Seattle Public Schools became the latest school district to try eliminating out-of-school suspensions Wednesday, in response to research showing suspensions disproportionately punish students of color. The school board unanimously passed a resolution that eliminates suspensions in the district’s elementary schools and asks the superintendent to create alternatives to suspension programs, implement staff training and case management support, and to work on reducing the use of suspension across all grades.

The Seattle school district’s plan came after Harium Martin-Morris, a member of the Seattle School Board, introduced the resolution in July. He told media outlet Al Jazeera that he had seen research about the school-to-prison pipeline issue and wanted the district to make a change. “Part of that is the criminalization of behavior that starts very, very early on,” Martin-Morris told Al Jazeera. "This is a way to kind of stop, to break the cycle."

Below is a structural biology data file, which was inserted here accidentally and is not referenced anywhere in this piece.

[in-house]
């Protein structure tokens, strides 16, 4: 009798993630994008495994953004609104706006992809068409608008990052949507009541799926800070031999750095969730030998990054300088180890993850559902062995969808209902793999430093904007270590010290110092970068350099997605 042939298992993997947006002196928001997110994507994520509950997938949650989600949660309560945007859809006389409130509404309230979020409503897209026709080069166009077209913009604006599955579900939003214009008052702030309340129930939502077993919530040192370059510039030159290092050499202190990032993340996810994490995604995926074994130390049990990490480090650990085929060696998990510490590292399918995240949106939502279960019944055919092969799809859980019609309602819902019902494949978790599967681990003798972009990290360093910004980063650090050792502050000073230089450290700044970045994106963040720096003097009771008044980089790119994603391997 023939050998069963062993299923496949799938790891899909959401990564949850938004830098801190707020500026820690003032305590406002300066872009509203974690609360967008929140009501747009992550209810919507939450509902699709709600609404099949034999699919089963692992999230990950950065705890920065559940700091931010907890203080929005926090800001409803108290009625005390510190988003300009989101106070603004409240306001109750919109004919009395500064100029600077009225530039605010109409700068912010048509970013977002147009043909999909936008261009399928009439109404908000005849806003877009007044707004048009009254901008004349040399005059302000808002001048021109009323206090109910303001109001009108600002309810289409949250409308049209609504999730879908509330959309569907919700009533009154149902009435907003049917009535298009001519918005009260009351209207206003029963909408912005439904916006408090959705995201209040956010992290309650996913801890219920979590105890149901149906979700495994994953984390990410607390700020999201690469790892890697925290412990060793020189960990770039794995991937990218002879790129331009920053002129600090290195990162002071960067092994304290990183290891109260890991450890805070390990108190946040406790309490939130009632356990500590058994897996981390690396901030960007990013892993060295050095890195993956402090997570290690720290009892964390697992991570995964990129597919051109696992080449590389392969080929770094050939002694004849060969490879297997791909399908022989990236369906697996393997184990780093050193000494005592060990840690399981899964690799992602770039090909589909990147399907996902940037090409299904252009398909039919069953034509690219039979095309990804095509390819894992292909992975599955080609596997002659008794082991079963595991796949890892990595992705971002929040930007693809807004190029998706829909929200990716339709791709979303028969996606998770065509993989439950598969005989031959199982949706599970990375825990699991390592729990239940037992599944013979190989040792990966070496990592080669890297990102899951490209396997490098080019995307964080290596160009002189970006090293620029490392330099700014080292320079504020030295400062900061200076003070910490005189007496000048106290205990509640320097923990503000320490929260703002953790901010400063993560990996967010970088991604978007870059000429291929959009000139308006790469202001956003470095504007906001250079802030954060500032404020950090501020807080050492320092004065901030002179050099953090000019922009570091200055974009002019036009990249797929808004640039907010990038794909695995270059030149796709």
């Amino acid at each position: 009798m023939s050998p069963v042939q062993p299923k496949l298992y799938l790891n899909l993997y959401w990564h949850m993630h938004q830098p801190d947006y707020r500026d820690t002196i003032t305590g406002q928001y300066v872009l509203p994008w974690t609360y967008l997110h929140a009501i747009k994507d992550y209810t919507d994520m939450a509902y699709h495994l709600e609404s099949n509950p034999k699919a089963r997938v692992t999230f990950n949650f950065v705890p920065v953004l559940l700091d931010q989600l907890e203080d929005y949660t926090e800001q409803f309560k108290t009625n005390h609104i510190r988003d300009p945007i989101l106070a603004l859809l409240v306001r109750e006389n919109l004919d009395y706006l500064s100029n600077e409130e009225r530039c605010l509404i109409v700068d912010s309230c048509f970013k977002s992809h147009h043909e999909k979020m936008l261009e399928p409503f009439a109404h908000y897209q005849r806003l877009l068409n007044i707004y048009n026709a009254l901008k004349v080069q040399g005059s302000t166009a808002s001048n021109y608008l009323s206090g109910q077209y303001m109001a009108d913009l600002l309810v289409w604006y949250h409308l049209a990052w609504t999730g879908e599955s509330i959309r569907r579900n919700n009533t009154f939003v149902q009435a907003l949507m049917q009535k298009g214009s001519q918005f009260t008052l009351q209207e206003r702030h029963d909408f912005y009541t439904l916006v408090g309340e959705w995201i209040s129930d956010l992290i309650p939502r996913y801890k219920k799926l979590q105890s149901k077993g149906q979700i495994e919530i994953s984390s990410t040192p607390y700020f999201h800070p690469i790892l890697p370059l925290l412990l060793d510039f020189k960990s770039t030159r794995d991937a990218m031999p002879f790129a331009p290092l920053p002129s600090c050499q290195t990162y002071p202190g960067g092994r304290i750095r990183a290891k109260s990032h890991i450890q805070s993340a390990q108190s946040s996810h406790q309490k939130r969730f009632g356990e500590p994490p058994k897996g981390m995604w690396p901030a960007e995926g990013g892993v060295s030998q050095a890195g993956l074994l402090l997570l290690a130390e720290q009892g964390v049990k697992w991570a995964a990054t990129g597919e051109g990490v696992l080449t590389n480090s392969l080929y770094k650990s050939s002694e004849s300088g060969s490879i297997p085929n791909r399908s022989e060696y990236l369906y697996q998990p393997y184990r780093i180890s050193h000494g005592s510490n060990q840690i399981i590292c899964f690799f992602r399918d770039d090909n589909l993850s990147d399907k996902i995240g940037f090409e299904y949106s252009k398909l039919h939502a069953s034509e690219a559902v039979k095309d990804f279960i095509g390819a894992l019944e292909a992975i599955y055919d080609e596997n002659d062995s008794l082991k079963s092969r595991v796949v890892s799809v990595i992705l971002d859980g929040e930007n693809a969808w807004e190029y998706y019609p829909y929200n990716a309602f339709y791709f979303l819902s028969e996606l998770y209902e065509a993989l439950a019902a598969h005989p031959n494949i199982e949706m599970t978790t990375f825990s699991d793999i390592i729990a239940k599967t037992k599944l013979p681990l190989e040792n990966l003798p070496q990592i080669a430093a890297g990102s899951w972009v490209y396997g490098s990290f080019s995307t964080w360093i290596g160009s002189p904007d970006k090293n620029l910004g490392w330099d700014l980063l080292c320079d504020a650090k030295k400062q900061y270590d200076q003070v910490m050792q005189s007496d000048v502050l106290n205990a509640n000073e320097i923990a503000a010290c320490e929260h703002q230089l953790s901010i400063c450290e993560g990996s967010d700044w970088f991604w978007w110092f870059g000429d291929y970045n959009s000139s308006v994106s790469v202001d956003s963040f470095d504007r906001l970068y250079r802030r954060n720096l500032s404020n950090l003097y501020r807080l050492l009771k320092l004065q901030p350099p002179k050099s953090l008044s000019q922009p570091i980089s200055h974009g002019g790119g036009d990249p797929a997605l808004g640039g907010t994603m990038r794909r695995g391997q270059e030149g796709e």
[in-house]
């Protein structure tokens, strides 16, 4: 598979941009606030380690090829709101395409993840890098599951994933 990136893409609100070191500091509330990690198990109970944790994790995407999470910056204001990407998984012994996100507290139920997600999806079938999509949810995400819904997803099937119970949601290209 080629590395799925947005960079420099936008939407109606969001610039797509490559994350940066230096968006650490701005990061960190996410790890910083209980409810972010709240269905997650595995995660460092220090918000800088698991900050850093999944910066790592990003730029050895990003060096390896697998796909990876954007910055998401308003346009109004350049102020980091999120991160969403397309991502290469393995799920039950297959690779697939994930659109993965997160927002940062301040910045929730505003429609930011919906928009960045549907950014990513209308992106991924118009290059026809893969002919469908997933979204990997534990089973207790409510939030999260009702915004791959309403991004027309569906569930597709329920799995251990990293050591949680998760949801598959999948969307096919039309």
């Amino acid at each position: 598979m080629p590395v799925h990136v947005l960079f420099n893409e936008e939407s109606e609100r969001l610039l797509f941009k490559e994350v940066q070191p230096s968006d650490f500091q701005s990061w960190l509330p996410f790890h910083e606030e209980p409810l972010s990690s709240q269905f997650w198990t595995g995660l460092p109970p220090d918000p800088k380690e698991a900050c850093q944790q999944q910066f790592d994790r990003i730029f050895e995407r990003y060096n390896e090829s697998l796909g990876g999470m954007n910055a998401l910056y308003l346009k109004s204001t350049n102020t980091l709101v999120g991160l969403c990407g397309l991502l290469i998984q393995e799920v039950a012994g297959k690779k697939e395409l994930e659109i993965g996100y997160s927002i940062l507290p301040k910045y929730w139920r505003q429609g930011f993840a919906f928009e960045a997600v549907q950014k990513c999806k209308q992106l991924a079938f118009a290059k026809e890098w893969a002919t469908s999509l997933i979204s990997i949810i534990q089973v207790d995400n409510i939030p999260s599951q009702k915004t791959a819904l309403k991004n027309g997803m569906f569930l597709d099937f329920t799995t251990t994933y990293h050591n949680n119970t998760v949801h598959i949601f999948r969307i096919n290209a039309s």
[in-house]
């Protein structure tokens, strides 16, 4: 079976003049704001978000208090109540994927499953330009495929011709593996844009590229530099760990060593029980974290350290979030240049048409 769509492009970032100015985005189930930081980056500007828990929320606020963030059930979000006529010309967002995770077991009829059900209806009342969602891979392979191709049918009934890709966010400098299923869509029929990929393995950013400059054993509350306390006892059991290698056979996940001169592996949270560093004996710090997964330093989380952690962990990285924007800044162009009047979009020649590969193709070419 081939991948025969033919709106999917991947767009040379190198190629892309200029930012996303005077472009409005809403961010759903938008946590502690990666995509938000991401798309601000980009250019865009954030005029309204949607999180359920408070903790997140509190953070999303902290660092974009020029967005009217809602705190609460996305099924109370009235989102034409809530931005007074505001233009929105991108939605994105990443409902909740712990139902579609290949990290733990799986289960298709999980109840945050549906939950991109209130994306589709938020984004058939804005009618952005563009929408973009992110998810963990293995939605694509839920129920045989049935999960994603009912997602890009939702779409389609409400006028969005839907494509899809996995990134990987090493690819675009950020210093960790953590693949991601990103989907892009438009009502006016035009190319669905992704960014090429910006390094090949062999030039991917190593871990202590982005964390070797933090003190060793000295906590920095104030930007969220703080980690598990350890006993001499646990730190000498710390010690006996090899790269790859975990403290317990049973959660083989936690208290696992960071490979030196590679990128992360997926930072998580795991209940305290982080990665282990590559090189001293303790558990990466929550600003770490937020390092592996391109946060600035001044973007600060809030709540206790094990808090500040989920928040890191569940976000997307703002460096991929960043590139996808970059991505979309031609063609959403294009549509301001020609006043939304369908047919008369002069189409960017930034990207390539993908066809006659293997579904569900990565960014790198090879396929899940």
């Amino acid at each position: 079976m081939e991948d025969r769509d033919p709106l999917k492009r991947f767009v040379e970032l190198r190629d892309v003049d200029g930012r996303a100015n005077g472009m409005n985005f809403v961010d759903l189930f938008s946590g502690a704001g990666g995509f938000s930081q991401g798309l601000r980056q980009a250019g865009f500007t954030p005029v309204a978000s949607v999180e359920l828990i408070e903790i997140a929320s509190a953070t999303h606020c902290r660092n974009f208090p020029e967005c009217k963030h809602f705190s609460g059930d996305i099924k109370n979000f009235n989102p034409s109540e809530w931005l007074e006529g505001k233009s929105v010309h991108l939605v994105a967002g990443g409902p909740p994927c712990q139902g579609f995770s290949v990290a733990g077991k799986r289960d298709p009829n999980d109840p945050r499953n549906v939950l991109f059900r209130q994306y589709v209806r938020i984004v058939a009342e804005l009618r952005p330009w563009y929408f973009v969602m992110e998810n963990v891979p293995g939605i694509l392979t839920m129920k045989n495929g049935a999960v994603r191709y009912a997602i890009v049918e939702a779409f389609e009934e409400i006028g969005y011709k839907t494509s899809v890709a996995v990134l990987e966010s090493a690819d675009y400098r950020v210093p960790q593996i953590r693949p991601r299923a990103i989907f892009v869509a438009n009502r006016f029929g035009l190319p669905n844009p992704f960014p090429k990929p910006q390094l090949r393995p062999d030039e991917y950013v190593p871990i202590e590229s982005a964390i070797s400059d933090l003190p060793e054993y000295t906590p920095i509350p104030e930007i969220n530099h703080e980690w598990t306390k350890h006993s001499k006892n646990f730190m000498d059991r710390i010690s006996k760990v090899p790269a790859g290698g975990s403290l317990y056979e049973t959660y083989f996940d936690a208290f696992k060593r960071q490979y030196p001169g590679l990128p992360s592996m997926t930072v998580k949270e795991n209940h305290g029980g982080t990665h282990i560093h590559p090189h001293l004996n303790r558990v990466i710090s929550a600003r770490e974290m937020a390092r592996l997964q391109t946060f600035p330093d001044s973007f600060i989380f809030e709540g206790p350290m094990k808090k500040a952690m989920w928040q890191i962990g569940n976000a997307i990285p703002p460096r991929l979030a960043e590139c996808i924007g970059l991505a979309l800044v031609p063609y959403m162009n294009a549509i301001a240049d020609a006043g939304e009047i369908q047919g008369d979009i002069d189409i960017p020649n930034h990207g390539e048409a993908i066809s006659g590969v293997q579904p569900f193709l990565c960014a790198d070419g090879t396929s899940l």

In the resolution, the school board said that Native American, African-American, Hawaiian/Pacific Islander, English-Language Learners, Latino children and children in the special education program were being suspended at double, and in some cases triple, the rate of overall suspensions in the district. Data from the University of California Los Angeles showed that black students were three times as likely as their peers to be given an out-of-school suspension.

Other schools around the country have tried similar initiatives in response to research that shows school suspensions can impact the likelihood of juvenile arrest and do not always help behavior problems in school. In July, Miami-Dade County Public Schools put forth a plan to eliminate out-of-school suspensions.

California passed legislation in 2014 that limited the reasons schools could suspend students, and school districts in Baltimore, Minneapolis, Los Angeles and other cities have implemented plans to curtail the use of suspensions in recent years.